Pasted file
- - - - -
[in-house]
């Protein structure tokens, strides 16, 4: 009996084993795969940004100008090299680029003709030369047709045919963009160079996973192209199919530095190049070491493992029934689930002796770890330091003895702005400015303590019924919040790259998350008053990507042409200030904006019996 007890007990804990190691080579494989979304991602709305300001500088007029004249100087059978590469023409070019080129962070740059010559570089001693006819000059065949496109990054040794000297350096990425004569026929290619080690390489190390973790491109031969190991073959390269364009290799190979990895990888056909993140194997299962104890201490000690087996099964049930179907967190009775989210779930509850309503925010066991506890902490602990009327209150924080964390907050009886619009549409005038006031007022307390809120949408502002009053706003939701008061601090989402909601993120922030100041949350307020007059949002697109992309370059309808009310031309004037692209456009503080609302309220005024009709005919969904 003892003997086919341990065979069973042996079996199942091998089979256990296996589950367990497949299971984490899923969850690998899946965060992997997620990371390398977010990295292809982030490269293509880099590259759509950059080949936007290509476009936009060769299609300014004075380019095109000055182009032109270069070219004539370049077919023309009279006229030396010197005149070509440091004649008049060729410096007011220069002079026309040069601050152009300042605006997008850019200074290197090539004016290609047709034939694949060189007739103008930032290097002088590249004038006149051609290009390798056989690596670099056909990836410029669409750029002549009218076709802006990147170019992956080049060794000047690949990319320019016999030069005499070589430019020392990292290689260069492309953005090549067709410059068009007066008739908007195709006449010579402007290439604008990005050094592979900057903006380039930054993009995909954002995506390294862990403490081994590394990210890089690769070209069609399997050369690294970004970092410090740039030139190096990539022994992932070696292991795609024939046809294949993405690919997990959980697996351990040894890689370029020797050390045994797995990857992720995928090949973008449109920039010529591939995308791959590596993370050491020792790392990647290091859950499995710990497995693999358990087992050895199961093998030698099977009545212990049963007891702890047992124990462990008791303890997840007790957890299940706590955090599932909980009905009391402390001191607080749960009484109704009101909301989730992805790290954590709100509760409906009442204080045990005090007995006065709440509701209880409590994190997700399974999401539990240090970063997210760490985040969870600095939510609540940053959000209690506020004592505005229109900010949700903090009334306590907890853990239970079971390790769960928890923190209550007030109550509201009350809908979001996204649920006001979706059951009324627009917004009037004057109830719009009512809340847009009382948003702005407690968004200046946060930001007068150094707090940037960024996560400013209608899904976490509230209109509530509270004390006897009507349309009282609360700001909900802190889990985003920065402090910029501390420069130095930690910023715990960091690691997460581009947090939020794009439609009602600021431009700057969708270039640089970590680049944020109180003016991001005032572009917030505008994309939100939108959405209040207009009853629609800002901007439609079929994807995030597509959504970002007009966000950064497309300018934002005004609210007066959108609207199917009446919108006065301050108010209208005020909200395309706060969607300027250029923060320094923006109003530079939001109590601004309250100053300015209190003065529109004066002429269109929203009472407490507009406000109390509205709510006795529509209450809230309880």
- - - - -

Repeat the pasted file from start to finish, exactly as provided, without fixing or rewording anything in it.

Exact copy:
[in-house]
């Protein structure tokens, strides 16, 4: 009996084993795969940004100008090299680029003709030369047709045919963009160079996973192209199919530095190049070491493992029934689930002796770890330091003895702005400015303590019924919040790259998350008053990507042409200030904006019996 007890007990804990190691080579494989979304991602709305300001500088007029004249100087059978590469023409070019080129962070740059010559570089001693006819000059065949496109990054040794000297350096990425004569026929290619080690390489190390973790491109031969190991073959390269364009290799190979990895990888056909993140194997299962104890201490000690087996099964049930179907967190009775989210779930509850309503925010066991506890902490602990009327209150924080964390907050009886619009549409005038006031007022307390809120949408502002009053706003939701008061601090989402909601993120922030100041949350307020007059949002697109992309370059309808009310031309004037692209456009503080609302309220005024009709005919969904 003892003997086919341990065979069973042996079996199942091998089979256990296996589950367990497949299971984490899923969850690998899946965060992997997620990371390398977010990295292809982030490269293509880099590259759509950059080949936007290509476009936009060769299609300014004075380019095109000055182009032109270069070219004539370049077919023309009279006229030396010197005149070509440091004649008049060729410096007011220069002079026309040069601050152009300042605006997008850019200074290197090539004016290609047709034939694949060189007739103008930032290097002088590249004038006149051609290009390798056989690596670099056909990836410029669409750029002549009218076709802006990147170019992956080049060794000047690949990319320019016999030069005499070589430019020392990292290689260069492309953005090549067709410059068009007066008739908007195709006449010579402007290439604008990005050094592979900057903006380039930054993009995909954002995506390294862990403490081994590394990210890089690769070209069609399997050369690294970004970092410090740039030139190096990539022994992932070696292991795609024939046809294949993405690919997990959980697996351990040894890689370029020797050390045994797995990857992720995928090949973008449109920039010529591939995308791959590596993370050491020792790392990647290091859950499995710990497995693999358990087992050895199961093998030698099977009545212990049963007891702890047992124990462990008791303890997840007790957890299940706590955090599932909980009905009391402390001191607080749960009484109704009101909301989730992805790290954590709100509760409906009442204080045990005090007995006065709440509701209880409590994190997700399974999401539990240090970063997210760490985040969870600095939510609540940053959000209690506020004592505005229109900010949700903090009334306590907890853990239970079971390790769960928890923190209550007030109550509201009350809908979001996204649920006001979706059951009324627009917004009037004057109830719009009512809340847009009382948003702005407690968004200046946060930001007068150094707090940037960024996560400013209608899904976490509230209109509530509270004390006897009507349309009282609360700001909900802190889990985003920065402090910029501390420069130095930690910023715990960091690691997460581009947090939020794009439609009602600021431009700057969708270039640089970590680049944020109180003016991001005032572009917030505008994309939100939108959405209040207009009853629609800002901007439609079929994807995030597509959504970002007009966000950064497309300018934002005004609210007066959108609207199917009446919108006065301050108010209208005020909200395309706060969607300027250029923060320094923006109003530079939001109590601004309250100053300015209190003065529109004066002429269109929203009472407490507009406000109390509205709510006795529509209450809230309880």